Player A: 63 R, 12 HR, 60 RBI, 8 SB, .274/.320/.409
Player B: 66 R, 15 HR, 61 RBI, 8 SB, .251/.316/.397
Player C: 63 R, 13 HR, 57 RBI, 9 SB, .252/.314/.395

Only one of the above players is being taken inside of the NFBC’s top 200 in money drafts. Showing that while there is depth at shortstop, it seems as though there are many at the same statistical level. Continuing on that theme, here are three more in the same exact circumstance:

Player D: 50 R, 14 HR, 57 RBI, 3 SB, .255/.296/.401
Player E: 64 R, 17 HR, 65 RBI, 2 SB, .253/.298/.392
Player F: 59 R, 15 HR, 64 RBI, 3 SB, .256/.323/.402

There aren’t many discernible differences in either group. Player A does have a big advantage in batting average which enhances his value but that is also the one statistic with the largest variance. In the second group any one of the three players listed could out-produce the other with a bump in one category. Curious?

Player A: Starlin Castro
Player B: Asdrubel Cabrera
Player C: Brad Miller
Player D: Wilmer Flores
Player E: J.J. Hardy
Player F: Jhonny Peralta

Only Starlin Castro and Jhonny Peralta are being drafted inside the top 200 but I think those picks are better spent on pitchers or players with more upside than guys like Peralta. There are plenty of similar options available. Before I forget, here are the Steamer projections for the shortstops inside the top 200:

SS Steamer Projection Chart

Intriguing undrafted shortstops include Erick Aybar, Chris Owings and Alcides Escobar. I can see a bounce back by Jean Segura who endured a very tough season not only in his adjustments, but personally as well. Danny Santana is due to regress but how much? If he can steal 20 bases and score 80 runs then he still has value. Yes his average will drop to the .270 range but it depends on need. Javier Baez will be a very tough player to own since he will be streaky and may not break out until the second half. I think he is talented but to reach for him at pick 106 would be unwise. There are options if you do your research, just do not wait too long or you will find yourself with Jed Lowrie.

Middle infield will have depth and some value to share this year. I think you can be successful without reaching or paying for career years. It will take patience but early knowledge of how players are being valued helps determine where to get them. Tomorrow I will take a look at the outfield.

If you think there is variance in the middle infield, just wait.

Statistical credits: Baseball-Reference.com, Fangraphs.com, ESPN.go.com
Photo cred: http://goo.gl/ONnSIi (Altuve), http://goo.gl/6cSfy1 (Tulowitzki)

Check out FantasyRundown.com for all of our latest articles and other great fantasy content.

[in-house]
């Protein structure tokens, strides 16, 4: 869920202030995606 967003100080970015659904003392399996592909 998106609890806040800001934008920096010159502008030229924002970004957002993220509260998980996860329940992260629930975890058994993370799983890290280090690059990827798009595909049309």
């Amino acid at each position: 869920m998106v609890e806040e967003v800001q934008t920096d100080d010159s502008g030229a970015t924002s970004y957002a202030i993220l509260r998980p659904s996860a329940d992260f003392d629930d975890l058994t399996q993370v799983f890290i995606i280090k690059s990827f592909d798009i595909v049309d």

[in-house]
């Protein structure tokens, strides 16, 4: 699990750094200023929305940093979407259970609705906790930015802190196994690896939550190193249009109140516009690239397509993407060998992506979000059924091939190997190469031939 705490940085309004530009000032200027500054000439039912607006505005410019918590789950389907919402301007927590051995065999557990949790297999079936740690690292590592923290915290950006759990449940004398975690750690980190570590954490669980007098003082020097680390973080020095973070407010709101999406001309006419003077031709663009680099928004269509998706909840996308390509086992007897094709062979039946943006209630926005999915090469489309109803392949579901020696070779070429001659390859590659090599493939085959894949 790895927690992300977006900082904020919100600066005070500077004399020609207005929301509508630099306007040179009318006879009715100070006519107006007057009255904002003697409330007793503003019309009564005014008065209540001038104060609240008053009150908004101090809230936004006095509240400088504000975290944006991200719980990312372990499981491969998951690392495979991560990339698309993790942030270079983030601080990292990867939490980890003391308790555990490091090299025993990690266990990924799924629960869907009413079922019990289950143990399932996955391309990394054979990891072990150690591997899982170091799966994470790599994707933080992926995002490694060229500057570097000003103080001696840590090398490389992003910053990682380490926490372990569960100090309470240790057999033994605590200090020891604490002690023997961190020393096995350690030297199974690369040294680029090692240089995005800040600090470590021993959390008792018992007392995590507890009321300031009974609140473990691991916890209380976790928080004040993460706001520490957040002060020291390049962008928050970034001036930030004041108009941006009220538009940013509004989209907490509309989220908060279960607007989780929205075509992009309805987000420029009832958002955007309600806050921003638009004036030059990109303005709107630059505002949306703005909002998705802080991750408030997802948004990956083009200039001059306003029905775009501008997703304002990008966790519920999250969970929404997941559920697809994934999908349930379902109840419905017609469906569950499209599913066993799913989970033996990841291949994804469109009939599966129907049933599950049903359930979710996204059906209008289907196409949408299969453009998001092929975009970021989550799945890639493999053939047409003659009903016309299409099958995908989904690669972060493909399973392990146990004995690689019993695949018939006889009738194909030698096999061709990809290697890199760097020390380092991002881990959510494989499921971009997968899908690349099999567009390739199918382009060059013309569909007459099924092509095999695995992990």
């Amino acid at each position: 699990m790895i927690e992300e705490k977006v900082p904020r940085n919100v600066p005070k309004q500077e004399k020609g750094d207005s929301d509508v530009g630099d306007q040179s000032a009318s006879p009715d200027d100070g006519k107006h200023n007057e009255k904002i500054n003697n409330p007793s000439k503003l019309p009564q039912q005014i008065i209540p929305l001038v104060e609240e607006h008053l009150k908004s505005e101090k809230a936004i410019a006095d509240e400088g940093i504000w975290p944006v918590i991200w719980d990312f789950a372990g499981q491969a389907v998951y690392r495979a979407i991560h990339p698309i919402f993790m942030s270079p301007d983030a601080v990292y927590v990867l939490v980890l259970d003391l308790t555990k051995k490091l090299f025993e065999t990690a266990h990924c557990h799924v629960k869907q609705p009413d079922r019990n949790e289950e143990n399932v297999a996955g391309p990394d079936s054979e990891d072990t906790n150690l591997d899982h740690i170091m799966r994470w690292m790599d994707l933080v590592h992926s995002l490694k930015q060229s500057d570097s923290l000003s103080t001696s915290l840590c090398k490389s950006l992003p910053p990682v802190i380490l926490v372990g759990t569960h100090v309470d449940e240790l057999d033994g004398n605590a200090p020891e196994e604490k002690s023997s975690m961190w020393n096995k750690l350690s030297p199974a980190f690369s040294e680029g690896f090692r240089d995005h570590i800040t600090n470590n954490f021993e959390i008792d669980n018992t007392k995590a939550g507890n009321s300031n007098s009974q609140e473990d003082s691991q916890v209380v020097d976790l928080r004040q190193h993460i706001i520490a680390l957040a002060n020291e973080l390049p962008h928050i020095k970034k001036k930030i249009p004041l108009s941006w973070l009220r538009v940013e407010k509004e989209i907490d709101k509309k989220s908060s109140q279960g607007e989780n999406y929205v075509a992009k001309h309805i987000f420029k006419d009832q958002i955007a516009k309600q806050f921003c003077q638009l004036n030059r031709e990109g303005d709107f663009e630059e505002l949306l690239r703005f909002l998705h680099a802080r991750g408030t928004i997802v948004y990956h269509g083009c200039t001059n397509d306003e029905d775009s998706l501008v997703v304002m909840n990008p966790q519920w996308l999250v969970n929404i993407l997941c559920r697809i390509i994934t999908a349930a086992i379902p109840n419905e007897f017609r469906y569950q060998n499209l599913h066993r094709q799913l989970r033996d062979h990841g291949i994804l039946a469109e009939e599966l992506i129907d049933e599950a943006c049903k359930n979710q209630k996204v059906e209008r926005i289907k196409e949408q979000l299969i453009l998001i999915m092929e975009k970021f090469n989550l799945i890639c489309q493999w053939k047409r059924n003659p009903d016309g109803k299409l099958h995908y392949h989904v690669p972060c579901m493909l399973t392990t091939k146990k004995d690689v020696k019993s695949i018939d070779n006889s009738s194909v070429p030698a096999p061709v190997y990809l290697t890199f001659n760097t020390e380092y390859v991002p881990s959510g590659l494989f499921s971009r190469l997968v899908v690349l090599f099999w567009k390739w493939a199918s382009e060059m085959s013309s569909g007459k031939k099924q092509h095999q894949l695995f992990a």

Greg Jewett is The Sports Script’s senior fantasy baseball writer. Follow him on Twitter @gjewett9!


Profile Scripts: Marcus Semien

Can Semien carry his gains from the second half to a full season in Oakland?
Can Semien carry his gains from the second half to a full season in Oakland?

Picking out sleepers seemed so simple years ago. All you had to do was look into the stats. Now, there is an almost-unlimited supply of literature surrounding the fantasy game. To go further, social media has really changed the game. Everyone’s thoughts, discoveries and opinions are floating around on the web. Really, what is a sleeper anymore? Advanced metrics and projections paint a picture but throwing the correct dart takes some analysis and some luck. I was much too high on Brad Miller last year (Editor’s note: hindsight is 20/20, Greg!), and it did burn me, not only in my own fantasy leagues but with my readers as well. I also took a flier on Semien in a couple of leagues. Both of them tanked in 2014 and while this article is focused on Semien, I think Miller is a post-hype buy for 2015 as well. Why you ask?

“Like dreams, statistics are a form of wish-fulfillment.” Jean Baudrillard

I have been working on projections, which is a tiring and difficult process that requires number consumption and formulating a range of outcomes for various players. First, a player needs opportunity. With the trade to Oakland, Semien is the obvious candidate to start at short. Check.

Semien was a popular sleeper last year that disappointed fantasy owners which could depress his value entering 2015. Check.

He could finally blossom into the interesting blend of speed and power in Oakland with guaranteed playing time. If he can hold on to the gains from his small sample size in the second half last year, he may become the sleeper we are looking for. A year early maybe, but better late than never. Check.

Before getting to deep into Semien himself, let’s paint the picture of a league average shortstop. According to Fangraphs’ 2014 major league position page, the average shortstop had a slash line of .251/.303/.363, a 6.7 HR/FB%, a wRC+ of 87 and a BABIP of .295. While the numbers seem sort of generic, they do tell a story. Without picking on a player, the closest comparison I found was Jordy Mercer. His 2014 statistics featured a .255/.305/.387 slash line, an 8.9 HR/FB%, a wRC+ of 91 and a BABIP of .285. But no one goes into a draft hoping for Jordy Mercer, I have to be honest. While his 12 home runs, 55 RBI and 4 stolen bases were nice to those desperate to replace a Troy Tulowitzki after his inevitable injuries, he was nothing to brag about.

wRC+ refers to weighted runs created, which his nice because it takes out ballpark effects for a measurement of a player’s value. According to Fangraphs, if you want a rate statistic for hitters that weights each offensive action and controls for league and park effects, wRC+ is for you. 100 is league average. There were 9 shortstops who were able to produce a wRC+ over 100 in 2014 with qualified at bats. Remember that when I get to Semien’s advanced metrics forecast.

So if you do not want to end up with Mercer as your fantasy target for 2015, why Semien? He had a chance to win the third base job with the White Sox early in 2014 and was demoted after a slow start. Looking at his 2014 and career big league numbers is interesting:

Marcus Semien 2014: 64 G, 30 R, 6 HR, 28 RBI, 3 SB, .234/.300/.372